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What exactly is a ברכה שאינה צריכה?

I have heard, in a shiur about halachot of shabbat, that during shabbat, when you say fewer berachot, you should first say bircat hamazon and then make new berachot on desserts. Wouldn't this constitute as a ברכה שאינה צריכה?

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In many cases, you would have to make A new bracha rishona on dessert even if you had not yet said birkat hamazon. This doesn't really answer the question, though, because the question still holds for the subsequent brachot achronot for the desserts. –  Daniel Aug 26 at 17:13
@Ani Yodea what are you asking ? do you want to know what the parameters of Bracha SHEina Tzricha is ? or do you want to know if it is appropriate to eat dessert after bentching on shabbos so you can get 100 brachos in. don't reply - edit your question :) –  eramm Aug 27 at 16:23
@eramm, saying a new beracha on dessert right after saying birkat hamazon. –  Ani Yodeya Aug 27 at 18:46

1 Answer 1

See Situation 85 in this article:

When one recites a bracha, he is not only reciting a bracha--he is also performing, at the very least, a Mitzvah D’Rabbanan. Thus, assuming that one is not making a bracha MiD’Oraysa (such as bentsching or perhaps Birchas HaTorah)--if he makes 100 brachos a day, he is also fulfilling 100 Mitzvos D’Rabbanan!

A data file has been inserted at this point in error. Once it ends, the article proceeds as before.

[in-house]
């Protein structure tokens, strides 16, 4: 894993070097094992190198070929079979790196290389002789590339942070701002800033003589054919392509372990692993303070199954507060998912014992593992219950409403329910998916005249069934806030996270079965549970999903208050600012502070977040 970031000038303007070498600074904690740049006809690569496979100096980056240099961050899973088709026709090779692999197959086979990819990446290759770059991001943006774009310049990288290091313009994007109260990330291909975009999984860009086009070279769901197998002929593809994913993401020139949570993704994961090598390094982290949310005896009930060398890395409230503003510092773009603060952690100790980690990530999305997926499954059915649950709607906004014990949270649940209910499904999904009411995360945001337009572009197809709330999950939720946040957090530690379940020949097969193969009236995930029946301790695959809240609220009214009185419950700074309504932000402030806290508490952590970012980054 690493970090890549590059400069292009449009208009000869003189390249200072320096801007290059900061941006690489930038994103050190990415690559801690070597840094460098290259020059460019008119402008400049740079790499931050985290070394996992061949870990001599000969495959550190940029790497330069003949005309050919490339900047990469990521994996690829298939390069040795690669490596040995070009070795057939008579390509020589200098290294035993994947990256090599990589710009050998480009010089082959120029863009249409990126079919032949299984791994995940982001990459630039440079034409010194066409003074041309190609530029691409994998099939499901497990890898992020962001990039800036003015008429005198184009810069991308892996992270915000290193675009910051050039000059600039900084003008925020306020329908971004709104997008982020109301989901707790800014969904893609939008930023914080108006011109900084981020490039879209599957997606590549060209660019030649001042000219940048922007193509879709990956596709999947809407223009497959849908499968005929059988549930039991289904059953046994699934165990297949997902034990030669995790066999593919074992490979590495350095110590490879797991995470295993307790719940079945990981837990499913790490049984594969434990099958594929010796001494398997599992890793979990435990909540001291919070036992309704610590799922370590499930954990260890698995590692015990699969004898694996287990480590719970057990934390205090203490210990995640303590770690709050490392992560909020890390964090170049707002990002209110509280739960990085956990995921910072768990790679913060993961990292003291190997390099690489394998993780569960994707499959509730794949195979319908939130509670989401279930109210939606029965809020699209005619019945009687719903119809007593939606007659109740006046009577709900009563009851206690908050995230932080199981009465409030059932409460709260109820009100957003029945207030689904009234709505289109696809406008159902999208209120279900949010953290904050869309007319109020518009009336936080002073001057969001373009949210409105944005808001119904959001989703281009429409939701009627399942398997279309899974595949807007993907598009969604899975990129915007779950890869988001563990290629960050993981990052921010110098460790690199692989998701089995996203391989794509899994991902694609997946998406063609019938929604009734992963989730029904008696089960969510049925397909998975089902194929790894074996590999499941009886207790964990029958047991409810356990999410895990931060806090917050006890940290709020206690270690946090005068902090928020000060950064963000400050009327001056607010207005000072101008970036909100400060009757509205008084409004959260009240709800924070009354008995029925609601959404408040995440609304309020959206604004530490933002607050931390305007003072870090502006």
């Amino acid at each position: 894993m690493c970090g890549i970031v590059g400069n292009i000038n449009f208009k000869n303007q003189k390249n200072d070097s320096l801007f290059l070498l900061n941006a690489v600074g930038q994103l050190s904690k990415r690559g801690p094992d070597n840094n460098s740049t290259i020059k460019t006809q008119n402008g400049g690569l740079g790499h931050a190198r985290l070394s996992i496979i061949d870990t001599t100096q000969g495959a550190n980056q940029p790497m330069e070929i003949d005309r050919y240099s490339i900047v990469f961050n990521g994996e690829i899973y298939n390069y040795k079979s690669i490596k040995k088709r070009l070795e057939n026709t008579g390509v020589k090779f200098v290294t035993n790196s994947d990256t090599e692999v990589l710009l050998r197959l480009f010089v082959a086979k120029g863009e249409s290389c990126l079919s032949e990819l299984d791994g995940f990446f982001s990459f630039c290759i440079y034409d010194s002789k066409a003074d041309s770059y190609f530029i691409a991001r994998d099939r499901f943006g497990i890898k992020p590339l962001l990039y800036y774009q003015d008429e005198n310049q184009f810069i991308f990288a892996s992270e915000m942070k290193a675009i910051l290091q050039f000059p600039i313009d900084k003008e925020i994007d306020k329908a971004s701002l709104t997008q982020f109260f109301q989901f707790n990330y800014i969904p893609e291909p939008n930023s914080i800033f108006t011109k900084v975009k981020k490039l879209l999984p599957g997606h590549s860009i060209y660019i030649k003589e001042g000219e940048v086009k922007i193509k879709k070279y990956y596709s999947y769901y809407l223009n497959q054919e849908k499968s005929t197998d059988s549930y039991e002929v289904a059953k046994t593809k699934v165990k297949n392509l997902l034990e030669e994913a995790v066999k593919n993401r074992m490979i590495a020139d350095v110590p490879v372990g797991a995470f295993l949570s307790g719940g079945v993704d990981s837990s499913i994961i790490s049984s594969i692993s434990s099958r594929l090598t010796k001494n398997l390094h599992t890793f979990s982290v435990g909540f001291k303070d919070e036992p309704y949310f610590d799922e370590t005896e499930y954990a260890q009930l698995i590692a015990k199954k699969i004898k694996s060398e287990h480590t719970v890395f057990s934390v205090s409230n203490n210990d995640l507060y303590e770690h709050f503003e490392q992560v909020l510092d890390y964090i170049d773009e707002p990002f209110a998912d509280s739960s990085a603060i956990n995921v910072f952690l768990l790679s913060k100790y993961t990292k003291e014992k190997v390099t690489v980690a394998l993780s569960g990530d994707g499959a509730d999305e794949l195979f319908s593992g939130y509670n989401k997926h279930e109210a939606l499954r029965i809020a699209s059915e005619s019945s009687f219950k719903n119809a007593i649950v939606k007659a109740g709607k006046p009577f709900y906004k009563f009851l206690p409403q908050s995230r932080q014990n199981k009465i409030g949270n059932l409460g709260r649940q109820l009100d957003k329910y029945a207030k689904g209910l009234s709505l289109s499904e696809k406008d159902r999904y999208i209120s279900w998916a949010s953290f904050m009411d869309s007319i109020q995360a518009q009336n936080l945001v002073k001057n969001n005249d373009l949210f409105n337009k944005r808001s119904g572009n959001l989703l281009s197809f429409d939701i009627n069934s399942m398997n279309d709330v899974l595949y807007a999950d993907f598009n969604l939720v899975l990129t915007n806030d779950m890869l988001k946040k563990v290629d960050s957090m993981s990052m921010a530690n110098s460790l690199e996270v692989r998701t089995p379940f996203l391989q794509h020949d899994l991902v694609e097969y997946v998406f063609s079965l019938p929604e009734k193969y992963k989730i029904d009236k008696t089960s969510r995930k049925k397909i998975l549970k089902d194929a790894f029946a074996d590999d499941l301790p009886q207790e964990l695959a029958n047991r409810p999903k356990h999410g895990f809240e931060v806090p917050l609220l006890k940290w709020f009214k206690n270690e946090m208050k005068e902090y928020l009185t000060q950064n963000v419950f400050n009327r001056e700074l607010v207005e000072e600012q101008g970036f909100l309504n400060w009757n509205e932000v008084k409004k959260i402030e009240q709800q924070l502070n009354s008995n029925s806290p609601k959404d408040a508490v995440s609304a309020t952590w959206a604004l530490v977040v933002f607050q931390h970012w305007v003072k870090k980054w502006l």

My inference from this quote - Birkat Hamazon is D'oraita, and since you had a s'eudah, you are required to say it, so there's no violation, here. There is also a requirement to say 100 Brachot per day, and the Bracha rishona on the desert is D'Rabbanan. You are making the bracha rishona on the desert for the purpose of another mitzvah, namely, getting to the goal of 100 mitzvoth.

The vague part within this evaluation is - how does the term "tzricha" - necessary - apply, here? While there is a mitzvah to say 100 Brachot daily, I don't think it is a requirement to do it. Therefore, according to that logic, making the separate bracha, perhaps is "eina tzricha".

I am inclined to say CYLOR, but, something tells me that your rav might tell you CMY (Contact Mi Yodeya), so you'll create recursion she'eina tzricha :-)

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So is it beracha sheina tzricha or isn't it? –  Ani Yodeya Aug 27 at 18:45
@AniYodeya - My opinion, based on above is no, it isn't. Based on the OP's linked article, the rule seems to apply in situations where you could have exempted one bracha by saying another. I.e. - you were making the brachot solely for the purpose of eating. Here, the intention is reversed, i.e. - you are eating so that you can make the bracha and your making the bracha to fulfill a mitzvah of making the bracha. Seems that the rule doesn't apply, here. Again, it's my opinion based on my induction. –  DanF Aug 28 at 3:28

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